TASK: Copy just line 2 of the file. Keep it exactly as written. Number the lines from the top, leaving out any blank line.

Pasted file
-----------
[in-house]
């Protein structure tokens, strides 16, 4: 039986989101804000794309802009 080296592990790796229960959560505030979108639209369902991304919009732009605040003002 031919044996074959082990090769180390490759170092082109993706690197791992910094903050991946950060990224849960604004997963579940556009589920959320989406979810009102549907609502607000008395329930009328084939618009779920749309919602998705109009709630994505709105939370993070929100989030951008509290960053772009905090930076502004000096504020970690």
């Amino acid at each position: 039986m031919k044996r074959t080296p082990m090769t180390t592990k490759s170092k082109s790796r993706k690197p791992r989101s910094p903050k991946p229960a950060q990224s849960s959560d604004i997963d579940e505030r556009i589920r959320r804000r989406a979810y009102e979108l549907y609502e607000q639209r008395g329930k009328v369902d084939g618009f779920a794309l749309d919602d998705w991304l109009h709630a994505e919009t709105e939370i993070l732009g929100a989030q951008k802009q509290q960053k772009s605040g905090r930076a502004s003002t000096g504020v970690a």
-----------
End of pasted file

């Protein structure tokens, strides 16, 4: 039986989101804000794309802009 080296592990790796229960959560505030979108639209369902991304919009732009605040003002 031919044996074959082990090769180390490759170092082109993706690197791992910094903050991946950060990224849960604004997963579940556009589920959320989406979810009102549907609502607000008395329930009328084939618009779920749309919602998705109009709630994505709105939370993070929100989030951008509290960053772009905090930076502004000096504020970690």